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Support for projects that explore significant social challenges, employing humanities or transdisciplinary methodologies.
IHR Seed Grants are awarded at individual and team levels to ASU faculty or staff in the humanities (though external scholars are always welcome to participate as consultants). The Seed Grant program is designed to provide support for projects that advance the IHR’s mission of fostering research that addresses or explores significant social challenges in the past, present, and future, employing humanities or transdisciplinary methodologies. The Institute supports projects that demonstrate intellectual merit, potential impact on scholarship, and strong prospects of receiving external funding. Seed Grants fund 12 months of work at two levels: individual (up to $5,000) and team ($9,000).
What are some possible outcomes?
What types of projects are funded?
19th-Century Replica/Replication across Science, Culture, Media, and History
In this study of the transdisciplinary 19th-century concept of replica/replication across disciplines (science, art, literature, journalism, history, manufacturing), we analyze this concept historically and as a prehistory of later replication technologies in the current contexts of the intersection of digital, physical and biological investigations of replicas and replications, such as synthetic life. We request funds to support a brown bag series, create multidisciplinary databases of replicas in the 19th century across disciplines and provide means for travel to UK archives and museums.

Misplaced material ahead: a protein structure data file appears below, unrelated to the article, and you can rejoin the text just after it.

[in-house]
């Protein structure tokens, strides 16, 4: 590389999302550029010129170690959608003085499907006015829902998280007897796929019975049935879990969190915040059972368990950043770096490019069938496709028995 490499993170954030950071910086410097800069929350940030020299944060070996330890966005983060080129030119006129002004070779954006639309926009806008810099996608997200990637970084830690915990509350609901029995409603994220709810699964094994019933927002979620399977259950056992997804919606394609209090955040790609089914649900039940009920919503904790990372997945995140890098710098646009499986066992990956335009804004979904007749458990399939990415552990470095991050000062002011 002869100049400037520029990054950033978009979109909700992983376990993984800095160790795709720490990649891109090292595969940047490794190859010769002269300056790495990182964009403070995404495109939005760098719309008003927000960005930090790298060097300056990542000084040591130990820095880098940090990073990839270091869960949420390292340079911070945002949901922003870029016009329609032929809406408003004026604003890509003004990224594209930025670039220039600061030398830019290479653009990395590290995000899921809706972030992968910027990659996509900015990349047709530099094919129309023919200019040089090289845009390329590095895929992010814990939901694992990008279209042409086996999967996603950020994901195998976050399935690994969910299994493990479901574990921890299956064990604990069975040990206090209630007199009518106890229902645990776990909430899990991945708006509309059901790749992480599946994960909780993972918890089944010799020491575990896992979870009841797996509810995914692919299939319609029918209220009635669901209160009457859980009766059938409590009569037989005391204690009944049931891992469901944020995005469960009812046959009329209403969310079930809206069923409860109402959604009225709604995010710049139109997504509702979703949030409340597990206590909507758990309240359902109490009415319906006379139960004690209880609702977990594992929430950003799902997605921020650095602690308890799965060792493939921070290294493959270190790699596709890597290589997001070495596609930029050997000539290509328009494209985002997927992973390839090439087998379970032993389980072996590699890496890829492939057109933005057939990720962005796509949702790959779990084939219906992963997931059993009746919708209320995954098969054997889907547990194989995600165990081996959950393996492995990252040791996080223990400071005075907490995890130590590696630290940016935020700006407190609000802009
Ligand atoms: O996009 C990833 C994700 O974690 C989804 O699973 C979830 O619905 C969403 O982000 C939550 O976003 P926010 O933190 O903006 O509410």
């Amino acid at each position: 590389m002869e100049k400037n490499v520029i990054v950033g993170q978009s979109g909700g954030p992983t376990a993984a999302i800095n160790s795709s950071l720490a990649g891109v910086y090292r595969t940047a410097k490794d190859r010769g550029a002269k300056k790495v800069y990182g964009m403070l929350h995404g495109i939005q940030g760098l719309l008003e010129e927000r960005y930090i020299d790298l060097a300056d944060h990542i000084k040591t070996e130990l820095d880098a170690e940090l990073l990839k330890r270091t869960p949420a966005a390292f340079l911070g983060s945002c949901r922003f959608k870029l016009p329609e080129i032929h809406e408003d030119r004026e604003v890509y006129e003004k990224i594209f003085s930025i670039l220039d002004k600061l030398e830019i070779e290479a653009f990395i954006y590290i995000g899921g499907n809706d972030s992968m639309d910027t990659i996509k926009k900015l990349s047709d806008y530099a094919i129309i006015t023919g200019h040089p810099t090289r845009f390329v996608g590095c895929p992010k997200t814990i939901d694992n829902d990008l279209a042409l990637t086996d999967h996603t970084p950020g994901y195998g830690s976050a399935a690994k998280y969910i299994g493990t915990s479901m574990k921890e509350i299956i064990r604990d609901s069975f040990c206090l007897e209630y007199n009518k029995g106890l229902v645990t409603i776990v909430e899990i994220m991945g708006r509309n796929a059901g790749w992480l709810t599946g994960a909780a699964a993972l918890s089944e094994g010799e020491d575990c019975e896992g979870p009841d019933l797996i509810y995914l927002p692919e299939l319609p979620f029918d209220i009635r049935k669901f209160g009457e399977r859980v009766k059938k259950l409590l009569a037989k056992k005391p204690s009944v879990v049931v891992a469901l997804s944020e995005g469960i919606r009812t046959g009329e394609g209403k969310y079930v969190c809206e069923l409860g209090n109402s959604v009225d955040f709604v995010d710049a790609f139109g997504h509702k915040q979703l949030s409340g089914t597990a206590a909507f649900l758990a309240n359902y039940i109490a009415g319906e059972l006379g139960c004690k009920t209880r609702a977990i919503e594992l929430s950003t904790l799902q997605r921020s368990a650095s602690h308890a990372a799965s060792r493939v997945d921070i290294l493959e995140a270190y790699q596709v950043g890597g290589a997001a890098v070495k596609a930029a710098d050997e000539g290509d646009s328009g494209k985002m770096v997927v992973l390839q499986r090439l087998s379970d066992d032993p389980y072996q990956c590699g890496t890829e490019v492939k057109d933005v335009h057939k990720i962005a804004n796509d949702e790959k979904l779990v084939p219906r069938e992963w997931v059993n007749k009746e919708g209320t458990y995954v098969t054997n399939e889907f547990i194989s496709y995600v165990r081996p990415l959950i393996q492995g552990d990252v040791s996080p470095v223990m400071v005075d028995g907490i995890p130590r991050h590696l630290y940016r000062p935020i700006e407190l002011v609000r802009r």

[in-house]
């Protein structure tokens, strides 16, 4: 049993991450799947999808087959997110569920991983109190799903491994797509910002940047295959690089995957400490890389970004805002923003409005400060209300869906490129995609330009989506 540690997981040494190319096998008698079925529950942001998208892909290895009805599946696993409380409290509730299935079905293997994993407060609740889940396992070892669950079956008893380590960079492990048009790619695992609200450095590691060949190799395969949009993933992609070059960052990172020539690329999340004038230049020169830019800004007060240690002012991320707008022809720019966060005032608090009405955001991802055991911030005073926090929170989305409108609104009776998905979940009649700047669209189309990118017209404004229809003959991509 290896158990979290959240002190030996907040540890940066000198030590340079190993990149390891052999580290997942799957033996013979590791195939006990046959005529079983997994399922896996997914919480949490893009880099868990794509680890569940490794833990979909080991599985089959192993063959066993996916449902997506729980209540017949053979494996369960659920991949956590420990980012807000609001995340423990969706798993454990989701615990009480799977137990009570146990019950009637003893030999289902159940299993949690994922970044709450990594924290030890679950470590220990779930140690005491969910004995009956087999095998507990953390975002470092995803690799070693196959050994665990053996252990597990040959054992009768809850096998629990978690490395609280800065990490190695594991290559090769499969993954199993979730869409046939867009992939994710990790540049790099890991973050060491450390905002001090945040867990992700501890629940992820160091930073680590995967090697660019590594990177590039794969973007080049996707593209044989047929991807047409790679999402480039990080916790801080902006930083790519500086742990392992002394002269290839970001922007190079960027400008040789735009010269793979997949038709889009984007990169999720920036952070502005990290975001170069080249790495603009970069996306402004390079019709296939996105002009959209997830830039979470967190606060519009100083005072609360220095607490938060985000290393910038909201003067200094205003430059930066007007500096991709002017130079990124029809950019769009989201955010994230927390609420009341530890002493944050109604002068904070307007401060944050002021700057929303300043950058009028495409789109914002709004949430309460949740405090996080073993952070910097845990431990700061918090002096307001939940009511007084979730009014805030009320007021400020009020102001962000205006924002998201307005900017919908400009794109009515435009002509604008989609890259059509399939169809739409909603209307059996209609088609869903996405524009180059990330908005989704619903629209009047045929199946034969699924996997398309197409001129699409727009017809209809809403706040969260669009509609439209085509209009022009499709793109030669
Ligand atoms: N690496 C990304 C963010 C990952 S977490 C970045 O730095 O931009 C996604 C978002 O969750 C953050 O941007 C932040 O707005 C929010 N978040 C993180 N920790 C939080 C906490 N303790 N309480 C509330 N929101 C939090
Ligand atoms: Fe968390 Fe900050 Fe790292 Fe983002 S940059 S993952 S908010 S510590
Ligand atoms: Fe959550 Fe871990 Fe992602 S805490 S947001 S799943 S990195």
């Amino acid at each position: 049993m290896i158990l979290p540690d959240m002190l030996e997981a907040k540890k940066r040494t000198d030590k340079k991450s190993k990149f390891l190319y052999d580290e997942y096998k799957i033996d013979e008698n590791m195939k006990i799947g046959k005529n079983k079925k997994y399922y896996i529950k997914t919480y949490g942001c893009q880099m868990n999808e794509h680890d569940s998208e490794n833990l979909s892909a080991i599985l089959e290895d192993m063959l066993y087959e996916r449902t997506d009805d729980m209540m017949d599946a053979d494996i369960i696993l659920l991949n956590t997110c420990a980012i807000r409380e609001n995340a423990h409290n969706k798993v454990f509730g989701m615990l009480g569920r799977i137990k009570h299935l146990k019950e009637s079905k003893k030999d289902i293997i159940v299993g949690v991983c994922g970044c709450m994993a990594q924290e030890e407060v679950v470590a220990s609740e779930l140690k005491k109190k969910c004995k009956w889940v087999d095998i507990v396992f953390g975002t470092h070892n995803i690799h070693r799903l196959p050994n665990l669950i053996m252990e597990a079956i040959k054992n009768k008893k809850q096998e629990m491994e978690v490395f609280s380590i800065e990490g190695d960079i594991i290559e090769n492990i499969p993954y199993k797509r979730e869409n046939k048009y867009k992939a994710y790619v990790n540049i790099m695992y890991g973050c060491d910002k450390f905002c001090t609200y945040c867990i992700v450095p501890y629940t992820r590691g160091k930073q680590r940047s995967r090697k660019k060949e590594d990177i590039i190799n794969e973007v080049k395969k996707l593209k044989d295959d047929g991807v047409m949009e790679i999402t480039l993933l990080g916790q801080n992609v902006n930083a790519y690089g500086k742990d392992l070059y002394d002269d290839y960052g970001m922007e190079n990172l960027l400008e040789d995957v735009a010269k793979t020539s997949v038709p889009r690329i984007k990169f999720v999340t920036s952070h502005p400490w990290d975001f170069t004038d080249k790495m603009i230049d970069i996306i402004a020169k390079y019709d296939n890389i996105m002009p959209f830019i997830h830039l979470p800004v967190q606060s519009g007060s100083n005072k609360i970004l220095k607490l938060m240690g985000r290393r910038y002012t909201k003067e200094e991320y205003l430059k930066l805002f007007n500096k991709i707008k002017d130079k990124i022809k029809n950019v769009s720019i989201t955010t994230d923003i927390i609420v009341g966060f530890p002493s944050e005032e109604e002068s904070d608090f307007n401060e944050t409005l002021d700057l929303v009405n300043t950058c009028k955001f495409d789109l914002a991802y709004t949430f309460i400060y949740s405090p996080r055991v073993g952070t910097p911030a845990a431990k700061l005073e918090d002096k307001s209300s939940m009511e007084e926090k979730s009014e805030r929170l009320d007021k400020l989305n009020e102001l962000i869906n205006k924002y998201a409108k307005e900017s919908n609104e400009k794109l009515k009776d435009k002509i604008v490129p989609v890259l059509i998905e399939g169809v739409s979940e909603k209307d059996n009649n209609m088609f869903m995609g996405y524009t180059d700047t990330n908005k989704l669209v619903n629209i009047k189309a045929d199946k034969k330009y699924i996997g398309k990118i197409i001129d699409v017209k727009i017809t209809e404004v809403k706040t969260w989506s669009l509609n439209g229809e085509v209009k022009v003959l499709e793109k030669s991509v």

Experiencing Climate as Place and Atmosphere
The concepts of atmosphere and place denote both concrete material-geographical domains and dimensions of experience modulated by architecture, technology, politics, history and social practice. One has a 'sense of place;' a room has ambience, a community is charged with a revolutionary atmosphere. In the context of contemporary concerns about climate change and environmental damage, the atmosphere itself is also a social, aesthetic and political space.
Never Again is not Enough:Researching and Representing Genocide Comparatively
Can we compare genocides without offering shallow parallels or establishing hierarchies of suffering? Can we learn from different memory cultures of these atrocities, even as some go against our idealized self-perceptions as Americans? We seek to outline comparative themes present in the Holocaust, the Rwandan Genocide, and the Native American experience. These comparative themes can be the framework for comparison in research and – with the help of digital tools already developed – in teaching.
Team Science Summit 2015
Today's larger, multidisciplinary research teams pose new challenges of science communication, culture and incentives. While the nascent Science of Team Science (SciTS) community examines the structural, cognitive and epistemological barriers that collaborative research teams face, this project positions the Humanities at the core of emerging approaches for understanding large scientific enterprises. This proposal brings together leaders in the Humanities, Organizational Communication and Team Science to shape the agenda of SciTS from a humanities perspective.
Toward a Digital Henry James
One of the most prolific and influential writers in American history, Henry James lacks a sufficiently rigorous and sustainable online archive. “Toward a Digital Henry James” will bring together James scholars and digital humanists to brainstorm goals and methodologies for remedying this situation by shaping Henry James’s online future.